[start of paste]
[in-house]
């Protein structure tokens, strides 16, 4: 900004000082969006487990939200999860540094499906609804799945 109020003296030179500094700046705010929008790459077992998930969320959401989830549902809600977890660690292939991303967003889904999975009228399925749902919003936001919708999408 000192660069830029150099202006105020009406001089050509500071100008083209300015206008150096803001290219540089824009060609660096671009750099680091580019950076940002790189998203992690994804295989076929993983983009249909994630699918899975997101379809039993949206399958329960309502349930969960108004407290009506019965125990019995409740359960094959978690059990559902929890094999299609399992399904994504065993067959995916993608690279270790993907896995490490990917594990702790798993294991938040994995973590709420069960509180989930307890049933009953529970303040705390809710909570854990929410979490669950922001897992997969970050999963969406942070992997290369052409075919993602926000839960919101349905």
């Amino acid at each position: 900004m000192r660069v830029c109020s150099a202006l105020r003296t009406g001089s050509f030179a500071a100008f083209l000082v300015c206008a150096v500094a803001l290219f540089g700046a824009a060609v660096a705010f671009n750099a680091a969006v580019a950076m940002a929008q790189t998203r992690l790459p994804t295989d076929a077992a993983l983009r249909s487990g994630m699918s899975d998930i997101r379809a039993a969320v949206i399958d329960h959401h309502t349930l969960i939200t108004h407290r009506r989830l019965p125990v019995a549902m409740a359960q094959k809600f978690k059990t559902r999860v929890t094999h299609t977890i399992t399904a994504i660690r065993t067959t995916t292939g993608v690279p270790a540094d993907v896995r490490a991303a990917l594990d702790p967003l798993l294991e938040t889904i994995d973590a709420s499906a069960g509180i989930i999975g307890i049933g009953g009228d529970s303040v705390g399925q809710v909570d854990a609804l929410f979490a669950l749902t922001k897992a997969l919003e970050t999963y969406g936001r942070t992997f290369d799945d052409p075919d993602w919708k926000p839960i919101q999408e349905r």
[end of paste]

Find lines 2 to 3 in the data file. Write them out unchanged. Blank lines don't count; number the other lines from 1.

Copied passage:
């Protein structure tokens, strides 16, 4: 900004000082969006487990939200999860540094499906609804799945 109020003296030179500094700046705010929008790459077992998930969320959401989830549902809600977890660690292939991303967003889904999975009228399925749902919003936001919708999408 000192660069830029150099202006105020009406001089050509500071100008083209300015206008150096803001290219540089824009060609660096671009750099680091580019950076940002790189998203992690994804295989076929993983983009249909994630699918899975997101379809039993949206399958329960309502349930969960108004407290009506019965125990019995409740359960094959978690059990559902929890094999299609399992399904994504065993067959995916993608690279270790993907896995490490990917594990702790798993294991938040994995973590709420069960509180989930307890049933009953529970303040705390809710909570854990929410979490669950922001897992997969970050999963969406942070992997290369052409075919993602926000839960919101349905």
């Amino acid at each position: 900004m000192r660069v830029c109020s150099a202006l105020r003296t009406g001089s050509f030179a500071a100008f083209l000082v300015c206008a150096v500094a803001l290219f540089g700046a824009a060609v660096a705010f671009n750099a680091a969006v580019a950076m940002a929008q790189t998203r992690l790459p994804t295989d076929a077992a993983l983009r249909s487990g994630m699918s899975d998930i997101r379809a039993a969320v949206i399958d329960h959401h309502t349930l969960i939200t108004h407290r009506r989830l019965p125990v019995a549902m409740a359960q094959k809600f978690k059990t559902r999860v929890t094999h299609t977890i399992t399904a994504i660690r065993t067959t995916t292939g993608v690279p270790a540094d993907v896995r490490a991303a990917l594990d702790p967003l798993l294991e938040t889904i994995d973590a709420s499906a069960g509180i989930i999975g307890i049933g009953g009228d529970s303040v705390g399925q809710v909570d854990a609804l929410f979490a669950l749902t922001k897992a997969l919003e970050t999963y969406g936001r942070t992997f290369d799945d052409p075919d993602w919708k926000p839960i919101q999408e349905r």